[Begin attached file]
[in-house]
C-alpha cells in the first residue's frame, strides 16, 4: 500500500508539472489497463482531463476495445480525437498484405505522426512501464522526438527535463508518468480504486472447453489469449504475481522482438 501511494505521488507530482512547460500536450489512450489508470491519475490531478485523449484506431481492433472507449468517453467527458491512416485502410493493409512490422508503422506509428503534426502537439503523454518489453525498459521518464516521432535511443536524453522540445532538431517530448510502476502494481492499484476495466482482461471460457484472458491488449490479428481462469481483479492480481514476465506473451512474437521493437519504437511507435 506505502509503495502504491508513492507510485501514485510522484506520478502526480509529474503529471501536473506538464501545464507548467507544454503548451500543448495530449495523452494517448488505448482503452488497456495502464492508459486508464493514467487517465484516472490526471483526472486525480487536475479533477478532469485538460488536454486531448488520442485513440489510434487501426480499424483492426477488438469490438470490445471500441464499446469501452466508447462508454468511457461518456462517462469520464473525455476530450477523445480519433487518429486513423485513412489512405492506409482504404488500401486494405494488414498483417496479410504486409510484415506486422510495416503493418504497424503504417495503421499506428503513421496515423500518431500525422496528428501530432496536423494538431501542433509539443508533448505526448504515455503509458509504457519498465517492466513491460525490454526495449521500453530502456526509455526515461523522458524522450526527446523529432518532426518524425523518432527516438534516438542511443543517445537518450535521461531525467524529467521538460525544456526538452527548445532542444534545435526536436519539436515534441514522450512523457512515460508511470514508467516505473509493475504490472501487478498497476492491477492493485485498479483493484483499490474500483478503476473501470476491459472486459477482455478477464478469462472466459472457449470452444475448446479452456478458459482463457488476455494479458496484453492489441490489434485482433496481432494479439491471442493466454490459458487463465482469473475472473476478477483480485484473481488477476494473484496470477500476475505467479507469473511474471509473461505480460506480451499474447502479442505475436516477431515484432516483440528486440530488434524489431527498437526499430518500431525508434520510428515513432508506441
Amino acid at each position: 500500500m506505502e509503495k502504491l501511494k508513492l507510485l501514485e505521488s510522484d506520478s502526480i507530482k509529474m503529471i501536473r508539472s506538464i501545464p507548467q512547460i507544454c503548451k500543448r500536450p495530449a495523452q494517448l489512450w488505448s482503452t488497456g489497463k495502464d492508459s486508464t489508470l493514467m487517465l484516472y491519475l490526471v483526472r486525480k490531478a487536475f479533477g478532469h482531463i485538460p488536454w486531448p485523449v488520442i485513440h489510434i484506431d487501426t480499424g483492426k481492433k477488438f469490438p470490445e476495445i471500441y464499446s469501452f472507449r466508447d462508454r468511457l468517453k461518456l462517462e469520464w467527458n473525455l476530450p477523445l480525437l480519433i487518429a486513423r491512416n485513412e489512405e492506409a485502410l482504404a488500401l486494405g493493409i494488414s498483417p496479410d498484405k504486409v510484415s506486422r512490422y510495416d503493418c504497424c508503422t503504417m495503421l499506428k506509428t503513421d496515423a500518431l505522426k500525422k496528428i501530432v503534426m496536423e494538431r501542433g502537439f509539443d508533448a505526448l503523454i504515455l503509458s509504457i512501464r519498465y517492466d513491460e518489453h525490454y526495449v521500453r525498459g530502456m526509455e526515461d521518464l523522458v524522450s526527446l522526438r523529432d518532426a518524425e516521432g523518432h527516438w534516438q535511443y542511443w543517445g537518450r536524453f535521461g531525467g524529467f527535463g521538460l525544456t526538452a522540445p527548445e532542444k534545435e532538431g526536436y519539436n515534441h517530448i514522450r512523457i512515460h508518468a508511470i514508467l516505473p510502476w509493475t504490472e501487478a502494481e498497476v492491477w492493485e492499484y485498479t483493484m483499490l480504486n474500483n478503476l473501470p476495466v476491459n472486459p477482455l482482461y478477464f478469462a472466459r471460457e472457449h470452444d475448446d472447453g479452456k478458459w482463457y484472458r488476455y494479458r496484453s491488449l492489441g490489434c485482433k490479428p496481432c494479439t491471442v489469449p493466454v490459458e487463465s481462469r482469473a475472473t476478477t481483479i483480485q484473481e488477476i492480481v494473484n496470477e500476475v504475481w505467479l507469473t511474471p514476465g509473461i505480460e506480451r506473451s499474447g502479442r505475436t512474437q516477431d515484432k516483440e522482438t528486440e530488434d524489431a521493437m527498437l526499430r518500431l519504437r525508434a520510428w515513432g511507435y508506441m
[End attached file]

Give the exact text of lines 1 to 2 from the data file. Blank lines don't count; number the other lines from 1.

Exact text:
[in-house]
C-alpha cells in the first residue's frame, strides 16, 4: 500500500508539472489497463482531463476495445480525437498484405505522426512501464522526438527535463508518468480504486472447453489469449504475481522482438 501511494505521488507530482512547460500536450489512450489508470491519475490531478485523449484506431481492433472507449468517453467527458491512416485502410493493409512490422508503422506509428503534426502537439503523454518489453525498459521518464516521432535511443536524453522540445532538431517530448510502476502494481492499484476495466482482461471460457484472458491488449490479428481462469481483479492480481514476465506473451512474437521493437519504437511507435 506505502509503495502504491508513492507510485501514485510522484506520478502526480509529474503529471501536473506538464501545464507548467507544454503548451500543448495530449495523452494517448488505448482503452488497456495502464492508459486508464493514467487517465484516472490526471483526472486525480487536475479533477478532469485538460488536454486531448488520442485513440489510434487501426480499424483492426477488438469490438470490445471500441464499446469501452466508447462508454468511457461518456462517462469520464473525455476530450477523445480519433487518429486513423485513412489512405492506409482504404488500401486494405494488414498483417496479410504486409510484415506486422510495416503493418504497424503504417495503421499506428503513421496515423500518431500525422496528428501530432496536423494538431501542433509539443508533448505526448504515455503509458509504457519498465517492466513491460525490454526495449521500453530502456526509455526515461523522458524522450526527446523529432518532426518524425523518432527516438534516438542511443543517445537518450535521461531525467524529467521538460525544456526538452527548445532542444534545435526536436519539436515534441514522450512523457512515460508511470514508467516505473509493475504490472501487478498497476492491477492493485485498479483493484483499490474500483478503476473501470476491459472486459477482455478477464478469462472466459472457449470452444475448446479452456478458459482463457488476455494479458496484453492489441490489434485482433496481432494479439491471442493466454490459458487463465482469473475472473476478477483480485484473481488477476494473484496470477500476475505467479507469473511474471509473461505480460506480451499474447502479442505475436516477431515484432516483440528486440530488434524489431527498437526499430518500431525508434520510428515513432508506441